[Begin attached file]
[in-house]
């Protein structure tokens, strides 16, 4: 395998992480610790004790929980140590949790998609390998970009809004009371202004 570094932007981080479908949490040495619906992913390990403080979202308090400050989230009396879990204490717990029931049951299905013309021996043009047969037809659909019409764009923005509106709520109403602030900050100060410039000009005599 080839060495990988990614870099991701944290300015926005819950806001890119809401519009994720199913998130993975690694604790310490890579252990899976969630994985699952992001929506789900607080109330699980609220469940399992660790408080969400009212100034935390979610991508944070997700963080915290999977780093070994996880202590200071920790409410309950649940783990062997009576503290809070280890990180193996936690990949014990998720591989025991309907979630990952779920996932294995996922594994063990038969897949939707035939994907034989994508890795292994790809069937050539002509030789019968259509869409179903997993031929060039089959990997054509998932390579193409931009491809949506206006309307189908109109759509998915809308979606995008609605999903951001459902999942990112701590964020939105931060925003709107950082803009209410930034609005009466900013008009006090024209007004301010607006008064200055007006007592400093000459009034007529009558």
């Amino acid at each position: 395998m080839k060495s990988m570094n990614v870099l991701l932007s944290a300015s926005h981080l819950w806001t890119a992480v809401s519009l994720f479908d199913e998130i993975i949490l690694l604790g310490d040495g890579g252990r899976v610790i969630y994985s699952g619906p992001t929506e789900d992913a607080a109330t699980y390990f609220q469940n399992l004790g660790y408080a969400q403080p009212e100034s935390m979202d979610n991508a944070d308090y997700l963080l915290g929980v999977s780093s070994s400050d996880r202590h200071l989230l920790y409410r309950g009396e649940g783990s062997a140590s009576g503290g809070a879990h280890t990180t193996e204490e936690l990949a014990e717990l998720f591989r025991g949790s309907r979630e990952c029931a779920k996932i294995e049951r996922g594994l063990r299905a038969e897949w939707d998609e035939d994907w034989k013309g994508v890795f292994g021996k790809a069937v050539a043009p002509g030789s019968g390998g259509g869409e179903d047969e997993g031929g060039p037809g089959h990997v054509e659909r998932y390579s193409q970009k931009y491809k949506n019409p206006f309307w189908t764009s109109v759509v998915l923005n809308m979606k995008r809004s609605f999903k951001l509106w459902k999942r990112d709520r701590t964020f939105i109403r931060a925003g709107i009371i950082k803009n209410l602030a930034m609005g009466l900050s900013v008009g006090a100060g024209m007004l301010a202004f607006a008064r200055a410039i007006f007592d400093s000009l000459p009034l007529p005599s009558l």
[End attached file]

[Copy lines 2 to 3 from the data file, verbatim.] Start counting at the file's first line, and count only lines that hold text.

């Protein structure tokens, strides 16, 4: 395998992480610790004790929980140590949790998609390998970009809004009371202004 570094932007981080479908949490040495619906992913390990403080979202308090400050989230009396879990204490717990029931049951299905013309021996043009047969037809659909019409764009923005509106709520109403602030900050100060410039000009005599 080839060495990988990614870099991701944290300015926005819950806001890119809401519009994720199913998130993975690694604790310490890579252990899976969630994985699952992001929506789900607080109330699980609220469940399992660790408080969400009212100034935390979610991508944070997700963080915290999977780093070994996880202590200071920790409410309950649940783990062997009576503290809070280890990180193996936690990949014990998720591989025991309907979630990952779920996932294995996922594994063990038969897949939707035939994907034989994508890795292994790809069937050539002509030789019968259509869409179903997993031929060039089959990997054509998932390579193409931009491809949506206006309307189908109109759509998915809308979606995008609605999903951001459902999942990112701590964020939105931060925003709107950082803009209410930034609005009466900013008009006090024209007004301010607006008064200055007006007592400093000459009034007529009558």
């Amino acid at each position: 395998m080839k060495s990988m570094n990614v870099l991701l932007s944290a300015s926005h981080l819950w806001t890119a992480v809401s519009l994720f479908d199913e998130i993975i949490l690694l604790g310490d040495g890579g252990r899976v610790i969630y994985s699952g619906p992001t929506e789900d992913a607080a109330t699980y390990f609220q469940n399992l004790g660790y408080a969400q403080p009212e100034s935390m979202d979610n991508a944070d308090y997700l963080l915290g929980v999977s780093s070994s400050d996880r202590h200071l989230l920790y409410r309950g009396e649940g783990s062997a140590s009576g503290g809070a879990h280890t990180t193996e204490e936690l990949a014990e717990l998720f591989r025991g949790s309907r979630e990952c029931a779920k996932i294995e049951r996922g594994l063990r299905a038969e897949w939707d998609e035939d994907w034989k013309g994508v890795f292994g021996k790809a069937v050539a043009p002509g030789s019968g390998g259509g869409e179903d047969e997993g031929g060039p037809g089959h990997v054509e659909r998932y390579s193409q970009k931009y491809k949506n019409p206006f309307w189908t764009s109109v759509v998915l923005n809308m979606k995008r809004s609605f999903k951001l509106w459902k999942r990112d709520r701590t964020f939105i109403r931060a925003g709107i009371i950082k803009n209410l602030a930034m609005g009466l900050s900013v008009g006090a100060g024209m007004l301010a202004f607006a008064r200055a410039i007006f007592d400093s000009l000459p009034l007529p005599s009558l």